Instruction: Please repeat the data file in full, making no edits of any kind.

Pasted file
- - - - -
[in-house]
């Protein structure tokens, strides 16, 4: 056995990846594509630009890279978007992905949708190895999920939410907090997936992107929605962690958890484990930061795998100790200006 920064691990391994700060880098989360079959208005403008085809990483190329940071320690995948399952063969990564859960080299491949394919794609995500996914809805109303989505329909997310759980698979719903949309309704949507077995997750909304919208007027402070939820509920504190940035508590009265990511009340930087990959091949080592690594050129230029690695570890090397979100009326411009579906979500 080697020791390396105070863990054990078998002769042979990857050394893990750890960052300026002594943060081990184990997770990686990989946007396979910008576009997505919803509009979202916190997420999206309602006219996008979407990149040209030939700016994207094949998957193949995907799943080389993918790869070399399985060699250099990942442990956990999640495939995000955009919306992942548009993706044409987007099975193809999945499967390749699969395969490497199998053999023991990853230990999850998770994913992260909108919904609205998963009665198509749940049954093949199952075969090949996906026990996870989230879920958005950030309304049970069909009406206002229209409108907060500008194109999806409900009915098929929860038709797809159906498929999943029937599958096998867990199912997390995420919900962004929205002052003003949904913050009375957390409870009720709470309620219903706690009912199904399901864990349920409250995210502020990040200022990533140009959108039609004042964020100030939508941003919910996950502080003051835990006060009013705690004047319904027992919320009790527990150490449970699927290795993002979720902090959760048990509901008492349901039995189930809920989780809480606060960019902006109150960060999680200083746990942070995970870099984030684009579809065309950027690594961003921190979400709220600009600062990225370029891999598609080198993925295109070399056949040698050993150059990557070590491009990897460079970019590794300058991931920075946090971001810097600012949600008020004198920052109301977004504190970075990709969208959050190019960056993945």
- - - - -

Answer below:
[in-house]
């Protein structure tokens, strides 16, 4: 056995990846594509630009890279978007992905949708190895999920939410907090997936992107929605962690958890484990930061795998100790200006 920064691990391994700060880098989360079959208005403008085809990483190329940071320690995948399952063969990564859960080299491949394919794609995500996914809805109303989505329909997310759980698979719903949309309704949507077995997750909304919208007027402070939820509920504190940035508590009265990511009340930087990959091949080592690594050129230029690695570890090397979100009326411009579906979500 080697020791390396105070863990054990078998002769042979990857050394893990750890960052300026002594943060081990184990997770990686990989946007396979910008576009997505919803509009979202916190997420999206309602006219996008979407990149040209030939700016994207094949998957193949995907799943080389993918790869070399399985060699250099990942442990956990999640495939995000955009919306992942548009993706044409987007099975193809999945499967390749699969395969490497199998053999023991990853230990999850998770994913992260909108919904609205998963009665198509749940049954093949199952075969090949996906026990996870989230879920958005950030309304049970069909009406206002229209409108907060500008194109999806409900009915098929929860038709797809159906498929999943029937599958096998867990199912997390995420919900962004929205002052003003949904913050009375957390409870009720709470309620219903706690009912199904399901864990349920409250995210502020990040200022990533140009959108039609004042964020100030939508941003919910996950502080003051835990006060009013705690004047319904027992919320009790527990150490449970699927290795993002979720902090959760048990509901008492349901039995189930809920989780809480606060960019902006109150960060999680200083746990942070995970870099984030684009579809065309950027690594961003921190979400709220600009600062990225370029891999598609080198993925295109070399056949040698050993150059990557070590491009990897460079970019590794300058991931920075946090971001810097600012949600008020004198920052109301977004504190970075990709969208959050190019960056993945």